Troubled Asian crypto lender Vauld needs more time to sort out its financial problems, as the firm has applied for another four months of protection against creditors, according to court documents obtained by The Block.
The application, filed on Oct. 18 in the Singapore High Court, seeks additional protection through March 7, 2023. Vauld's existing creditor protection expires on Nov. 7.
The new application comes shortly after Nexo, a Vauld rival and its potential acquirer, further extended its due diligence period for "as long as needed," as The Block reported last week.
Vauld states in the court documents that the four-month extension is needed to prevent legal proceedings while it proposes a restructuring plan with its creditors and any potential investors. As for Nexo's potential acquisition, discussions are still ongoing.
"Even if the deal with Nexo does not materialize, I am confident that there would be another party that would be interested in a potential investment in the Vauld platform," Vauld co-founder and CEO Darshan Bathija states in the court documents. "We have also received support from significant creditors that Defi Payments' business 'remains attractive' and would likely receive 'further offers for acquisition'." Defi Payments is the Singapore entity of Vauld involved in the court proceedings.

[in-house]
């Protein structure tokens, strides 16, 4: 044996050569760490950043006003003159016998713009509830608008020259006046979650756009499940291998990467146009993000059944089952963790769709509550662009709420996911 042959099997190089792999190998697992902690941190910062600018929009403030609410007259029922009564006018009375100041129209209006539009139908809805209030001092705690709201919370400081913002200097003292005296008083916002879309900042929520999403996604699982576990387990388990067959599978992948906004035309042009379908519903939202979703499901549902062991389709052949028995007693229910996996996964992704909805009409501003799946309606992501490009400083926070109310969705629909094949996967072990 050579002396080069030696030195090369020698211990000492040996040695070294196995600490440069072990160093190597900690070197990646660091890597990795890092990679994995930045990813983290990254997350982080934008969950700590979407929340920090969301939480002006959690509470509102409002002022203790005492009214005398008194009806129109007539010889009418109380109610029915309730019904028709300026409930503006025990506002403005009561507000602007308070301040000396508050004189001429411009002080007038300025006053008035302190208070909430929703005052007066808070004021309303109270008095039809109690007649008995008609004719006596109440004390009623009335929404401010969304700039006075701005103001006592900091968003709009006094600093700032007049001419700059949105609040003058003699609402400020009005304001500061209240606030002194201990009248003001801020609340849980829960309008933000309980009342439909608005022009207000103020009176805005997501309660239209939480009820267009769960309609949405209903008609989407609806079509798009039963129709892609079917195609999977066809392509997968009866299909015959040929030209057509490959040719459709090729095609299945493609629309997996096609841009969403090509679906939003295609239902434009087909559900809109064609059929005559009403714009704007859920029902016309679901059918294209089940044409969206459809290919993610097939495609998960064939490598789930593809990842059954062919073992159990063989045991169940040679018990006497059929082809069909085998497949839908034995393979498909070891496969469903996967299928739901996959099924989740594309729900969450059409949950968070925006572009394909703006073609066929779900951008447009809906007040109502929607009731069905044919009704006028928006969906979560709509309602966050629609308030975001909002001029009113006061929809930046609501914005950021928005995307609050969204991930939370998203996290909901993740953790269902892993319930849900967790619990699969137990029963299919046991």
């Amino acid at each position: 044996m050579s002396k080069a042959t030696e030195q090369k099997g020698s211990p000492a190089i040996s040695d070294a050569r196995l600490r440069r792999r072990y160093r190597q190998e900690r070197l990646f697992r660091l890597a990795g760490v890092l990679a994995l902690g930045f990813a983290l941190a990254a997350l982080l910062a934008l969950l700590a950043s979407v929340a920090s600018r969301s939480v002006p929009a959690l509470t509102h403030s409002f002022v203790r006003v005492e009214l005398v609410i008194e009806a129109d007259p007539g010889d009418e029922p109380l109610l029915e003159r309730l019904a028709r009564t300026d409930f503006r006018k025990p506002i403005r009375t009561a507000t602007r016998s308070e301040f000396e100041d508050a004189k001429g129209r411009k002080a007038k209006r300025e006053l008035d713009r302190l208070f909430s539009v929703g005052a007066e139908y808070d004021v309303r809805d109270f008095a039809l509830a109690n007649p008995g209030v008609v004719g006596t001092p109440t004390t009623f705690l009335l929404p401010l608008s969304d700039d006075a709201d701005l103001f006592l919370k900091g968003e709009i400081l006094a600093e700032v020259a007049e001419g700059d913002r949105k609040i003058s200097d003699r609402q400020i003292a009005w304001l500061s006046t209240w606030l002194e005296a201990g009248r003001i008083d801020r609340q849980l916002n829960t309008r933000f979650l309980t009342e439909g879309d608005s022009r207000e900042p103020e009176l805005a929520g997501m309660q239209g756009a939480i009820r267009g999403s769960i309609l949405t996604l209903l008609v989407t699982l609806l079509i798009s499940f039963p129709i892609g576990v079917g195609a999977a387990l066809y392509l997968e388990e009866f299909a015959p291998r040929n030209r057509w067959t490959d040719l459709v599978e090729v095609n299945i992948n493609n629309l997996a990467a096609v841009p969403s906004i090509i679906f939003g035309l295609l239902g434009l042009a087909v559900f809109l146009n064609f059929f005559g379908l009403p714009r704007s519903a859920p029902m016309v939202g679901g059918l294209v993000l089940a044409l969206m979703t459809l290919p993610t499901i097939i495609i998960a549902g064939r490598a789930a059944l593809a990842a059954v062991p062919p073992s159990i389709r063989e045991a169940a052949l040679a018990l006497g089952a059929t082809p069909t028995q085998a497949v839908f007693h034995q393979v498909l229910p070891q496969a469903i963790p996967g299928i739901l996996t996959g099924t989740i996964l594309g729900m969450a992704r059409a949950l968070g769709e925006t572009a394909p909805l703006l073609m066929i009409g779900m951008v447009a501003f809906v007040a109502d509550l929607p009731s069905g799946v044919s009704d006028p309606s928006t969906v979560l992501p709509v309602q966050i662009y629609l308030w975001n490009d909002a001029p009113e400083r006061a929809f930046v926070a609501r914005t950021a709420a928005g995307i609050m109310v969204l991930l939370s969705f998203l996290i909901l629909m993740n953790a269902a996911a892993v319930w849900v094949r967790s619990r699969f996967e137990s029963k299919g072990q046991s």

Earlier this month, Vauld formed a committee of creditors, according to the court documents. The committee comprises 17 undisclosed Vauld creditors, per the documents.
The committee held its first meeting on Oct. 10 along with Vauld's management team and its financial advisors Kroll LLC. Vauld discussed the draft terms of its restructuring plan at the meeting, among other things, and concluded that if Vauld were to go into liquidation, estimated recoveries for creditors are expected to be in the range of 38% and 49%.
But Vauld said "it is a possible outcome of any deal with Nexo that creditors may recover 100% of their claims."
Vauld is also weighing the conversion of its assets into a fund managed by a third-party "professional crypto asset fund manager." Recoveries under this restructuring proposal would depend on the fund's performance, but it is "possible that the returns to creditors may exceed 100% depending on fund performance," per the court documents.
Vauld's creditor committee is apparently in support of the four-month extension, according to the court documents. If granted, Vauld will buy more breathing space to finalize a restructuring plan, or it could face liquidation.
Vauld halted client withdrawals in July and owes $402 million to creditors, and $363 million — or 90% — of that amount comes from individual retail investors' deposits.
Vauld did not respond to The Block's request for comment by press time.
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